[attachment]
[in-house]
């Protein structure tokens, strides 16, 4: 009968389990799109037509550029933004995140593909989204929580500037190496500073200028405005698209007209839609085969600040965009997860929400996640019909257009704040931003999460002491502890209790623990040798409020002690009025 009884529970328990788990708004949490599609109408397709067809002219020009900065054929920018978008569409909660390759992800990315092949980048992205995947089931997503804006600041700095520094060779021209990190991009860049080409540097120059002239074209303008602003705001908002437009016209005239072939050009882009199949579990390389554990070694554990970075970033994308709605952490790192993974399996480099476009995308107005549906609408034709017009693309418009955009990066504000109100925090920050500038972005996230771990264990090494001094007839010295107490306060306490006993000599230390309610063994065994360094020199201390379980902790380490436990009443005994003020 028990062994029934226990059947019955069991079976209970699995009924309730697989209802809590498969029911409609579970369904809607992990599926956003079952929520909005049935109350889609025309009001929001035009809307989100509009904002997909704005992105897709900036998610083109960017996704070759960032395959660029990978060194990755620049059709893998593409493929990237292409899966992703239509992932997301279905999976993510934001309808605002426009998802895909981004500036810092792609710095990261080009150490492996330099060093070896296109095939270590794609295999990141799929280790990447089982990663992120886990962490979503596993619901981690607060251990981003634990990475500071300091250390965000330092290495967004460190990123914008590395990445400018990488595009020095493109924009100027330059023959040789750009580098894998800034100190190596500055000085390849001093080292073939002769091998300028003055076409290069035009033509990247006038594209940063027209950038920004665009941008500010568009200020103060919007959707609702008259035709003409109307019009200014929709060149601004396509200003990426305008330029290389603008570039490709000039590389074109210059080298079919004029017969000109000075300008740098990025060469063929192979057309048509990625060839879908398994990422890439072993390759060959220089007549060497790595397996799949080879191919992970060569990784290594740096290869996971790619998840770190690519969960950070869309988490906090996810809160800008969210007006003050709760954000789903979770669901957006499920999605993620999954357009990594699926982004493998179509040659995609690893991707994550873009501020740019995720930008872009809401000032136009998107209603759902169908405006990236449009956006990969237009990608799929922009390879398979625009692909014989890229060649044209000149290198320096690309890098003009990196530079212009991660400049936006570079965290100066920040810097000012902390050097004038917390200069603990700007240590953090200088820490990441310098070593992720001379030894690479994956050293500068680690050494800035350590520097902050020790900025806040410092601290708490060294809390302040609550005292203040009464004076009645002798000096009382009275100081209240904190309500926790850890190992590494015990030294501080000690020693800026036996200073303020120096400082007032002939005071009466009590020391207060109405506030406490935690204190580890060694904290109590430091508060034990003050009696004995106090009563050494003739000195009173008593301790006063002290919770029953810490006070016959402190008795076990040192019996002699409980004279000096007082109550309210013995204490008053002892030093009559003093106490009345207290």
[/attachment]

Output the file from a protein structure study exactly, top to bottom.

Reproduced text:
[in-house]
């Protein structure tokens, strides 16, 4: 009968389990799109037509550029933004995140593909989204929580500037190496500073200028405005698209007209839609085969600040965009997860929400996640019909257009704040931003999460002491502890209790623990040798409020002690009025 009884529970328990788990708004949490599609109408397709067809002219020009900065054929920018978008569409909660390759992800990315092949980048992205995947089931997503804006600041700095520094060779021209990190991009860049080409540097120059002239074209303008602003705001908002437009016209005239072939050009882009199949579990390389554990070694554990970075970033994308709605952490790192993974399996480099476009995308107005549906609408034709017009693309418009955009990066504000109100925090920050500038972005996230771990264990090494001094007839010295107490306060306490006993000599230390309610063994065994360094020199201390379980902790380490436990009443005994003020 028990062994029934226990059947019955069991079976209970699995009924309730697989209802809590498969029911409609579970369904809607992990599926956003079952929520909005049935109350889609025309009001929001035009809307989100509009904002997909704005992105897709900036998610083109960017996704070759960032395959660029990978060194990755620049059709893998593409493929990237292409899966992703239509992932997301279905999976993510934001309808605002426009998802895909981004500036810092792609710095990261080009150490492996330099060093070896296109095939270590794609295999990141799929280790990447089982990663992120886990962490979503596993619901981690607060251990981003634990990475500071300091250390965000330092290495967004460190990123914008590395990445400018990488595009020095493109924009100027330059023959040789750009580098894998800034100190190596500055000085390849001093080292073939002769091998300028003055076409290069035009033509990247006038594209940063027209950038920004665009941008500010568009200020103060919007959707609702008259035709003409109307019009200014929709060149601004396509200003990426305008330029290389603008570039490709000039590389074109210059080298079919004029017969000109000075300008740098990025060469063929192979057309048509990625060839879908398994990422890439072993390759060959220089007549060497790595397996799949080879191919992970060569990784290594740096290869996971790619998840770190690519969960950070869309988490906090996810809160800008969210007006003050709760954000789903979770669901957006499920999605993620999954357009990594699926982004493998179509040659995609690893991707994550873009501020740019995720930008872009809401000032136009998107209603759902169908405006990236449009956006990969237009990608799929922009390879398979625009692909014989890229060649044209000149290198320096690309890098003009990196530079212009991660400049936006570079965290100066920040810097000012902390050097004038917390200069603990700007240590953090200088820490990441310098070593992720001379030894690479994956050293500068680690050494800035350590520097902050020790900025806040410092601290708490060294809390302040609550005292203040009464004076009645002798000096009382009275100081209240904190309500926790850890190992590494015990030294501080000690020693800026036996200073303020120096400082007032002939005071009466009590020391207060109405506030406490935690204190580890060694904290109590430091508060034990003050009696004995106090009563050494003739000195009173008593301790006063002290919770029953810490006070016959402190008795076990040192019996002699409980004279000096007082109550309210013995204490008053002892030093009559003093106490009345207290």